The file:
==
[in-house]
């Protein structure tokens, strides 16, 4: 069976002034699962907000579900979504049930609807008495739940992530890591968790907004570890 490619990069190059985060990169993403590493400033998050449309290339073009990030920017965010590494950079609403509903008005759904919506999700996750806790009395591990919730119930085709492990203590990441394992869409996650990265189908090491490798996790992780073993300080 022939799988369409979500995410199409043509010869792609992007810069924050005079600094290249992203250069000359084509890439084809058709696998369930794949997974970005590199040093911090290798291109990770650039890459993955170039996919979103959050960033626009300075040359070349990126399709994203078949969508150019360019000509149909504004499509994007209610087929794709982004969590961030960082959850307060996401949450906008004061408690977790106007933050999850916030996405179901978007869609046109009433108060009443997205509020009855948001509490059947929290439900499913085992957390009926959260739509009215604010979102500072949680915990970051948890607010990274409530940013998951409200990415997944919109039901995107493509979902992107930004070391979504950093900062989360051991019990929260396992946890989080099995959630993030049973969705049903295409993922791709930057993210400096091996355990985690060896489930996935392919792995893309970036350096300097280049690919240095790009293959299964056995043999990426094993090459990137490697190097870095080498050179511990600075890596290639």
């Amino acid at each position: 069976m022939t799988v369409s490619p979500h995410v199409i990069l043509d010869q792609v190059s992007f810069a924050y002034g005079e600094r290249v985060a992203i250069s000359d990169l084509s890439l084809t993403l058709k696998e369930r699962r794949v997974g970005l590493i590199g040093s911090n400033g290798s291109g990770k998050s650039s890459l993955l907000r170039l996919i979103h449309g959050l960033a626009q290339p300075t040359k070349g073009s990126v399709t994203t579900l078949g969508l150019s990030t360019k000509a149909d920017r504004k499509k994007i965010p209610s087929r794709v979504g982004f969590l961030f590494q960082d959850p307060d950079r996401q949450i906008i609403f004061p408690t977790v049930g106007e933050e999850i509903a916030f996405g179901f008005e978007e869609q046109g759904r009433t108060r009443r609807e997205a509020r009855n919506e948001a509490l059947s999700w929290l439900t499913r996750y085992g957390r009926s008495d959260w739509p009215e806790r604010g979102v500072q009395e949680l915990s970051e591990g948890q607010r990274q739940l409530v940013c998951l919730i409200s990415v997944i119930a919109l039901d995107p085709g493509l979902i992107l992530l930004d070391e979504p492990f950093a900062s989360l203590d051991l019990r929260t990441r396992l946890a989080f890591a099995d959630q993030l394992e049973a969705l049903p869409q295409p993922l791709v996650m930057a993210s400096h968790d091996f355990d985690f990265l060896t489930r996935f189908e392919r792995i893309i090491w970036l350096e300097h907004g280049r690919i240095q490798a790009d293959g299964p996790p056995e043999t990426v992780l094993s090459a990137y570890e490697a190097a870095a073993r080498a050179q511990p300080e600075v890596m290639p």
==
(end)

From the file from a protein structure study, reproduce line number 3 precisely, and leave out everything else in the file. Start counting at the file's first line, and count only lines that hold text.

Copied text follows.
């Amino acid at each position: 069976m022939t799988v369409s490619p979500h995410v199409i990069l043509d010869q792609v190059s992007f810069a924050y002034g005079e600094r290249v985060a992203i250069s000359d990169l084509s890439l084809t993403l058709k696998e369930r699962r794949v997974g970005l590493i590199g040093s911090n400033g290798s291109g990770k998050s650039s890459l993955l907000r170039l996919i979103h449309g959050l960033a626009q290339p300075t040359k070349g073009s990126v399709t994203t579900l078949g969508l150019s990030t360019k000509a149909d920017r504004k499509k994007i965010p209610s087929r794709v979504g982004f969590l961030f590494q960082d959850p307060d950079r996401q949450i906008i609403f004061p408690t977790v049930g106007e933050e999850i509903a916030f996405g179901f008005e978007e869609q046109g759904r009433t108060r009443r609807e997205a509020r009855n919506e948001a509490l059947s999700w929290l439900t499913r996750y085992g957390r009926s008495d959260w739509p009215e806790r604010g979102v500072q009395e949680l915990s970051e591990g948890q607010r990274q739940l409530v940013c998951l919730i409200s990415v997944i119930a919109l039901d995107p085709g493509l979902i992107l992530l930004d070391e979504p492990f950093a900062s989360l203590d051991l019990r929260t990441r396992l946890a989080f890591a099995d959630q993030l394992e049973a969705l049903p869409q295409p993922l791709v996650m930057a993210s400096h968790d091996f355990d985690f990265l060896t489930r996935f189908e392919r792995i893309i090491w970036l350096e300097h907004g280049r690919i240095q490798a790009d293959g299964p996790p056995e043999t990426v992780l094993s090459a990137y570890e490697a190097a870095a073993r080498a050179q511990p300080e600075v890596m290639p």